Why Are Ebola Health Workers Being Attacked In Guinea?

A billboard with a message about Ebola is seen on a street in Conakry, Guinea
A billboard with a message about Ebola is seen on a street in Conakry, Guinea October 26, 2014.

Crowds destroyed an Ebola facility and attacked health workers in central Guinea on rumors that the Red Cross was planning to disinfect a school, a government spokesman said on Saturday.

Red Cross teams in Guinea have been attacked on average 10 times a month over the past year, the organization said this week, warning that the violence was hampering efforts to contain the disease.

During the incident on Friday in the town of Faranah, around 400 km (250 miles) east of the capital Conakry, angry residents attacked an Ebola transit center and set ablaze a vehicle belonging to medical charity Medecins Sans Frontieres.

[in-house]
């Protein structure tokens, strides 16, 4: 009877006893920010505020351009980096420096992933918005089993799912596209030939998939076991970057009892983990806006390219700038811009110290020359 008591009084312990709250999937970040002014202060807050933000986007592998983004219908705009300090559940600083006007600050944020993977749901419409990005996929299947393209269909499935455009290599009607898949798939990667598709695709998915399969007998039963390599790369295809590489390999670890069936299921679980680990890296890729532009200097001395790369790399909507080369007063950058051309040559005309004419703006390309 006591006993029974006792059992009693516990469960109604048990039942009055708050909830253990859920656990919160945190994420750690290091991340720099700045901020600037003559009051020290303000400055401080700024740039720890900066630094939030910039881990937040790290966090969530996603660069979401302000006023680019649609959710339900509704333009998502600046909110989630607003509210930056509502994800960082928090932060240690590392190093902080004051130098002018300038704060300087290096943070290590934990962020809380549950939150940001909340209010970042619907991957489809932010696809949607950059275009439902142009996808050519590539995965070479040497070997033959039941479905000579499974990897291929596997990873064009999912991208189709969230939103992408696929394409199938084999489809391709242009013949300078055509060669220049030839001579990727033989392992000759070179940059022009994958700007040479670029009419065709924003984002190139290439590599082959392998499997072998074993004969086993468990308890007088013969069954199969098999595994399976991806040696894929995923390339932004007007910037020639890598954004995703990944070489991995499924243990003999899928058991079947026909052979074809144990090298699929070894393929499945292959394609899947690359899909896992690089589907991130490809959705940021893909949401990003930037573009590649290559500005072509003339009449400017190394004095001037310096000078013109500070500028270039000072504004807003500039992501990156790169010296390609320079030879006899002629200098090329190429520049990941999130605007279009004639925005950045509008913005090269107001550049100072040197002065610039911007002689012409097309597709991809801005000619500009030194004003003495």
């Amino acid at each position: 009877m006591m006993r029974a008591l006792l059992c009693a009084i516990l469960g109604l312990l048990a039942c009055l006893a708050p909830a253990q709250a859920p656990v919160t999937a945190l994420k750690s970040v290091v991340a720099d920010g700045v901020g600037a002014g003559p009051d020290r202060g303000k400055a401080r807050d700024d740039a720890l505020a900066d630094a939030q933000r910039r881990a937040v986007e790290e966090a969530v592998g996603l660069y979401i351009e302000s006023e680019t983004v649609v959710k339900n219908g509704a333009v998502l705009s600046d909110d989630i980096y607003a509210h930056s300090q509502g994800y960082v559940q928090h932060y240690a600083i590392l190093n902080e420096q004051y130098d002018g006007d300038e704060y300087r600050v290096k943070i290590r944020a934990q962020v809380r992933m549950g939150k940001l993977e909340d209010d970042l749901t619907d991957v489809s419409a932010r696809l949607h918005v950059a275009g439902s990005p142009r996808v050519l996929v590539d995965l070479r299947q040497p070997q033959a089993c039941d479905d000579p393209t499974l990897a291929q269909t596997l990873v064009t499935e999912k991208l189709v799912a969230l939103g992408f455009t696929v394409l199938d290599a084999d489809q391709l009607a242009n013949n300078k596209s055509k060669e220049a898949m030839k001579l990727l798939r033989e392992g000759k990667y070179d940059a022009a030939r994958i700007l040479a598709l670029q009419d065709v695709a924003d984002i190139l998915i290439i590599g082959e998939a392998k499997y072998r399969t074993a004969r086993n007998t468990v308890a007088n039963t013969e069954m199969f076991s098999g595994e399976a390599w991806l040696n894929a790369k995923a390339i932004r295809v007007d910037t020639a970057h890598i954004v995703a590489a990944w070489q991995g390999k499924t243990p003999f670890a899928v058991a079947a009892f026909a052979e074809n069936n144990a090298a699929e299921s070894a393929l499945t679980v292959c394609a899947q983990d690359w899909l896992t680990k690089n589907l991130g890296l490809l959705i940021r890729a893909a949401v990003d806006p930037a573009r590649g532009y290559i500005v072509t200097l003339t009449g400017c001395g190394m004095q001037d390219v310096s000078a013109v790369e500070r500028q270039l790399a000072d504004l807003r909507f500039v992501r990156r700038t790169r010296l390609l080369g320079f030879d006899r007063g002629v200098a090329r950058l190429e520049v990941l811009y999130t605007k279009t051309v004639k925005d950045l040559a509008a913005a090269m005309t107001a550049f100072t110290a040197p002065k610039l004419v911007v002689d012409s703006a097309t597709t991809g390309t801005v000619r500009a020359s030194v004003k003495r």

A Red Cross burial team was also targeted and forced to flee, said Fodé Tass Sylla, spokesman for the government campaign against the disease.

“All this agitation aims to discourage our partners and to give the virus the upper hand. We won’t accept that,” he said. “Everyone must understand that the fight we are leading requires the engagement of all citizens.”

The number of new cases in Guinea nearly doubled last week to 64, according to World Health Organization data, jeopardizing a government plan to get to zero new cases by early March.

Over 2,000 people have died out of a total of around 3,000 cases of Ebola in Guinea, which along with Sierra Leone and Liberia is one of the three countries hardest hit by the worst epidemic of the disease on record.

(Reporting by Saliou Samb; Writing by Joe Bavier; Editing by Stephen Powell)

SOURCE: Reuters

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